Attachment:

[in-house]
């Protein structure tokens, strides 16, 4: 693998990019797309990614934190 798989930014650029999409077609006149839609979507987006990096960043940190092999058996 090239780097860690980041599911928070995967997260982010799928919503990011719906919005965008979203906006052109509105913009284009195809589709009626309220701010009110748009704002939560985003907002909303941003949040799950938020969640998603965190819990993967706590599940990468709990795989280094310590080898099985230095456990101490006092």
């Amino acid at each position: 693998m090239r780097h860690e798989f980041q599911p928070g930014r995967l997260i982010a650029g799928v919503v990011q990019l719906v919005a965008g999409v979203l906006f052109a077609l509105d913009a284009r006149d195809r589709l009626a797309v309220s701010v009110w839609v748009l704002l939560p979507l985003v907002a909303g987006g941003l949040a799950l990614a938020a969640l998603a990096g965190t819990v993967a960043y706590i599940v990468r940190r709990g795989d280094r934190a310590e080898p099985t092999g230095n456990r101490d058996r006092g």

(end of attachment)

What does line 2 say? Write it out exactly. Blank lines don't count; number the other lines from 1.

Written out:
């Protein structure tokens, strides 16, 4: 693998990019797309990614934190 798989930014650029999409077609006149839609979507987006990096960043940190092999058996 090239780097860690980041599911928070995967997260982010799928919503990011719906919005965008979203906006052109509105913009284009195809589709009626309220701010009110748009704002939560985003907002909303941003949040799950938020969640998603965190819990993967706590599940990468709990795989280094310590080898099985230095456990101490006092």